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According to Unitarian? What's That? | Darby Unitarians
Its roots lie in the Reformation of 16th-century Europe. At that time Protestant Christians claimed the right to read the Bible in their own languages and to interpret it for themselves.
  Some who did so found that it spoke of one God, without qualification. This did not square with the orthodox Christian doctrine of the Trinity, which says that God consists of three "persons". Because these people believed God to be a "unity" rather than a "trinity" they became known as "Unitarians".

Unitarians are less likely to argue about such strictly theological issues today. We now place more stress on the importance of liberty of conscience in matters of faith.

With its historical roots in the Jewish and Christian traditions, Unitarian Universalism is a liberal religion -- that is, a religion that keeps an open mind to the religious questions people have struggled with in all times and places.

Many Unitarians consider themselves Christians, but others embody different spiritual traditions; see below. Most celebrate Christmas and Easter.

According to Unitarianism at Wikipedia, The Unitarian movement, although not called "Unitarian" initially, began almost simultaneously in Poland-Lithuania and Transylvania in the mid-sixteenth century.

According to Unitarian Universalism at Wikipedia, The roots of Unitarian Universalism are in liberal Christianity.
New England Unitarians evolved from the Pilgrim fathers' Congregational Christianity.

The theology of individual Unitarian Universalists ranges widely, including Humanism, Atheism, Agnosticism, Pantheism, Deism, Christianity, Judaism, Neopaganism, Hinduism, Buddhism, and many more.

Today they draw from a variety of religious traditions. Individuals may or may not self-identify as Christians or subscribe to Christian beliefs. Unitarian Universalist congregations and fellowships tend to retain some Christian traditions, such as Sunday worship with a sermon and the singing of hymns. The extent to which the elements of any particular faith tradition are incorporated into personal spiritual practice is a matter of individual choice for congregants, in keeping with a creedless, non-dogmatic approach to spirituality and faith development.

Stained glass roundel
The Octagon Unitarian Chapel
Norwich, Norfolk, England, UK

According to Religion 101: NJ Unitarian Universalist ,
Universalists became an organized religion in 1763 and the Unitarians followed suit in 1825. The Universalist Church of America, established in 1866. They combined resources and become one faith, the Unitarian Universalist Association (UUA), in 1961. See Unitarian Universalist Association (UUA) Beliefs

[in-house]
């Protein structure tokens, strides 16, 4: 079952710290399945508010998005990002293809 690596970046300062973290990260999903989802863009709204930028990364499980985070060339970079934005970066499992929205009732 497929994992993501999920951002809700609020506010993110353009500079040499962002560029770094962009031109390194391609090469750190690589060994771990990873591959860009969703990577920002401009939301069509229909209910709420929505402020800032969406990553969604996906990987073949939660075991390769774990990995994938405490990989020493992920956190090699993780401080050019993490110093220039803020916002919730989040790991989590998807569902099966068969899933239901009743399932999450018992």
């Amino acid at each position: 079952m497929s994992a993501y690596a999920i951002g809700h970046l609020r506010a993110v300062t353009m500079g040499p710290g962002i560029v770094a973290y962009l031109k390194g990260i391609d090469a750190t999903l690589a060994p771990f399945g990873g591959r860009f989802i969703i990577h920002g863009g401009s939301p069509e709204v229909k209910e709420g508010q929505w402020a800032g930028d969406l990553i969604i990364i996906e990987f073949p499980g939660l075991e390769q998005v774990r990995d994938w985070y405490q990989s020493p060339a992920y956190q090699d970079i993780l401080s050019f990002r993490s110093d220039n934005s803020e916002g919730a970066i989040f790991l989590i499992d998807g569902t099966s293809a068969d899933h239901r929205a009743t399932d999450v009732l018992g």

1. The inherent worth and dignity of every person
  2. Justice, equality and compassion in human relations
  3. Acceptance of one another and encouragement to spiritual growth in our congregations
  4. A free and responsible search for truth and meaning
  5. The right of conscience and the use of the democratic process within our congregations and in society at large
  6. The goal of world community with peace, liberty and justice for all
  7. Respect for the interdependent web of all existence of which we are a part.
Six living Traditions draw from many sources:
  1. Direct experience of that transcending mystery and wonder, affirmed in all cultures, which moves us to a renewal of the spirit and an openness to the forces which create and uphold life
  2. Words and deeds of prophetic women and men which challenge us to confront powers and structures of evil with justice, compassion and the transforming power of love
  3. Wisdom from the world's religions which inspires us in our ethical and spiritual life
  4. Jewish and Christian teachings which call us to respond to God's love by loving our neighbors as ourselves
  5. Humanist teachings which counsel us to heed the guidance of reason and the results of science, and warn us against idolatries of the mind and spirit
  6. Spiritual teachings of Earth-centered traditions which celebrate the sacred circle of life and instruct us to live in harmony with the rhythms of nature.
Our Unitarian Universalist Principles and Sources - UUA

Morristown Unitarian Fellowship Mission and Covenant Statement:

  • To create for ourselves and our children a spiritual home which will nurture, challenge and offer us renewal.
  • To seek what is true even as we celebrate the mystery of existence.
  • To reach out to all who share our liberal religious values and participate in the broader Unitarian Universalist movement.
  • To work for social justice and the well-being of our planet Earth.

Unitarians are very environmentally conscious. See Environmental Justice - UUA

US founding fathers John Adams (2nd U.S. President) and John Quincy Adams (th U.S. President) were Unitarians and Thomas Jefferson was an exponent of ideas now commonly associated with Unitarianism.
Charles Darwin was also a Unitarian.

According to Unitarian faith growing nationwide | USA Today 2012 there are about 211,000 Unitarian Universalists in the U.S.
They grew by 15.8% from 2000 to 2010.

There are about 800,000 worldwide.

Unitarian? What's That? | Darby Unitarians
Unitarian Universalist Association (UUA) Beliefs and Principles and Sources
The Unitarian Society of East Brunswick, NJ - Mission
Unitarian Universalism - Wikipedia
Unitarianism - Wikipedia,
Flaming Chalice: Symbol of Unitarian Universalism - UUA
Unitarian Jokes

last updated 16 April 2014